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Shocking footage obtained by FAA News shows Harrison Pfeffer, a member of the Lakewood Board of Fire Commissioners, claiming that "this Board is not required by law to allow public comment!"

The New Jersey Open Public Meetings Act (OPMA) begs to differ. Seems that our elected officials need a refresher in this matter.

Commissioner Pfeffer said this shocking statement after Aron Hirsch, who previously ran against Pfeffer, asked to speak on a meeting agenda item.

In a stunning upset, Mr. Hirsch received 6,500 votes in his recent campaign against Pfeffer.

The Senator Byron M. Baer Open Public Meetings Act (NJSA 10:4-7) goes so far as to "find and declare that the right of the public to be present at all meetings of public bodies, and to witness in full detail all phases of the deliberation, policy formulation, and decision making of public bodies, is vital to the enhancement and proper functioning of the democratic process; that secrecy in public affairs undermines the faith of the public in government and the public's effectiveness in fulfilling its role in a democratic society, and hereby declares it to be the public policy of this State to insure the right of its citizens to have adequate advance notice of and the right to attend all meetings of public bodies at which any business affecting the public is discussed or acted upon in any way..."

So, keeping those meetings open to the public and allowing us to observe what they are up to isn't simply "good politics." It's the legit law.

And quite an important law at that.

The Act (N.J.S.A. 10:4-12(a) also codifies the right to present public comments during public meetings as follows:

A... governing body... shall be required to set aside a portion of every meeting... for public comment on any governmental... issue that a member of the public feels may be of concern to the residents of the municipality...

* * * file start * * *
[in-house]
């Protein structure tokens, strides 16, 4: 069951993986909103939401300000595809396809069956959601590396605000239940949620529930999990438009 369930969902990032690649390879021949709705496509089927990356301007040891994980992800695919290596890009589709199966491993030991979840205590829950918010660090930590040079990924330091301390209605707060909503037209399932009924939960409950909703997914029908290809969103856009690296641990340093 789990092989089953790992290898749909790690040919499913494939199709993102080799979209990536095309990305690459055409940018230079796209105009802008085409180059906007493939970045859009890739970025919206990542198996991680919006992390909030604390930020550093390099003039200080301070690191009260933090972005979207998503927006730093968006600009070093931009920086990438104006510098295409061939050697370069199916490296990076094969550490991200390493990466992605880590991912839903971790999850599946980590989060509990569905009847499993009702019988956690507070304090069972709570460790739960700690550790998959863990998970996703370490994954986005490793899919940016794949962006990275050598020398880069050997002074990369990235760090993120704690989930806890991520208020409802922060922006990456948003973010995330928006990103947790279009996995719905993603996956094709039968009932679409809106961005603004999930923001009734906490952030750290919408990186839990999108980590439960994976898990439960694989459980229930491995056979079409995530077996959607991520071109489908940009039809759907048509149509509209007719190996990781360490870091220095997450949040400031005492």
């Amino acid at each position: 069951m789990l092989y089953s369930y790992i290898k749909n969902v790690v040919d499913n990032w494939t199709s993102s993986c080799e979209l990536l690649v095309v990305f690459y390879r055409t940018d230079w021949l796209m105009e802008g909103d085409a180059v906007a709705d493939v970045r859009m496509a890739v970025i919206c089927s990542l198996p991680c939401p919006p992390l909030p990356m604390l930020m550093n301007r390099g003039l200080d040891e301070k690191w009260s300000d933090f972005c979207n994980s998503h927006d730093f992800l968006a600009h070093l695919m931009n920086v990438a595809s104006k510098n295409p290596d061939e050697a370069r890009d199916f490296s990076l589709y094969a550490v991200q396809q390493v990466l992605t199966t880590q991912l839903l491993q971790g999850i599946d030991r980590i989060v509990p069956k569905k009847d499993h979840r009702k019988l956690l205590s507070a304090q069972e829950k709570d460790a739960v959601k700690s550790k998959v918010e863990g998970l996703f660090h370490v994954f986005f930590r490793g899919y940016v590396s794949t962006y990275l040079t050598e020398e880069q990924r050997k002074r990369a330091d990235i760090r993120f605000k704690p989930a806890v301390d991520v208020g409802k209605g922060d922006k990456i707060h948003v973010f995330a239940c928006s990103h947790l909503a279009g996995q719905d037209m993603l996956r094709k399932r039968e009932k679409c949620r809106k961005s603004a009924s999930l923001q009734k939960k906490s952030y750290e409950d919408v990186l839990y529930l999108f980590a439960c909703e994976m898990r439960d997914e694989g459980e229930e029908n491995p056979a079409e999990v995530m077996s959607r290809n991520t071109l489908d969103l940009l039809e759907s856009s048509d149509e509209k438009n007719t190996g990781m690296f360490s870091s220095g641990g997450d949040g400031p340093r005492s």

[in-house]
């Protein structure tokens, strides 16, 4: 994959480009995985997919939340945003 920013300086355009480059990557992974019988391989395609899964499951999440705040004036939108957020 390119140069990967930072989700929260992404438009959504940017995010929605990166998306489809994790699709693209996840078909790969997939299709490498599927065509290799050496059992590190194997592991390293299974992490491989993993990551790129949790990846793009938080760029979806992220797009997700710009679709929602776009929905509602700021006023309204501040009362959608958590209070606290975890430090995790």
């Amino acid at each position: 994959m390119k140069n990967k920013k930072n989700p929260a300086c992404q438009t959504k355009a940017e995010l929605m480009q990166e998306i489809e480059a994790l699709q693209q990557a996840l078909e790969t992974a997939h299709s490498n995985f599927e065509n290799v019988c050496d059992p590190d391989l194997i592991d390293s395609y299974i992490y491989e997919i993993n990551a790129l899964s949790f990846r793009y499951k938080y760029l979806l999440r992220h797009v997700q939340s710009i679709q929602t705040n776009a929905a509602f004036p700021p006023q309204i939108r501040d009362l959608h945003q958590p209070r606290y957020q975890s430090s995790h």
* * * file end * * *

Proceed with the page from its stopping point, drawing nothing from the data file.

In other words, our local governing bodies are required to keep their meetings open to the public, and provide a portion of every meeting for public comment. Specifically, the public comment portion is required to be open on any governmental issue that a member of the public feels may be of concern to the residents of the municipality.

Got that?

Great, because following the OPMA is not one bit optional.

N.J.S.A. 10:4-15(a-b) provides that:

Any action taken by a public body at a meeting which does not conform with the provisions of this act shall be voidable.. in.. Superior Court, which proceeding may be brought by any person within 45 days after the action sought to be voided has been made public.....If the court shall find that the action was taken at a meeting which does not conform to the provisions of this act, the court shall declare such action void.

It is absolutely mind boggling how Commissioner Pfeffer can state that the BOFC "is not required by law to allow public comment!"

Watch the full video clip below:

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1 comment:

Anonymous said...

Harrison is a dirty politician. He follows in the footsteps of his older brother, which is notorious for shutting the public out of the public process. The shocking part of this episode is that the commission’s attorney, Ian Goldman, remained silent throughout this travesty, although he gets paid to make sure the commissioners follow the law. I think this rises to an ethics complaint with the Bar against Ian (Adam Pfeffer’s partner in crime) and an ethics complaint against Harrison with the division of local government services.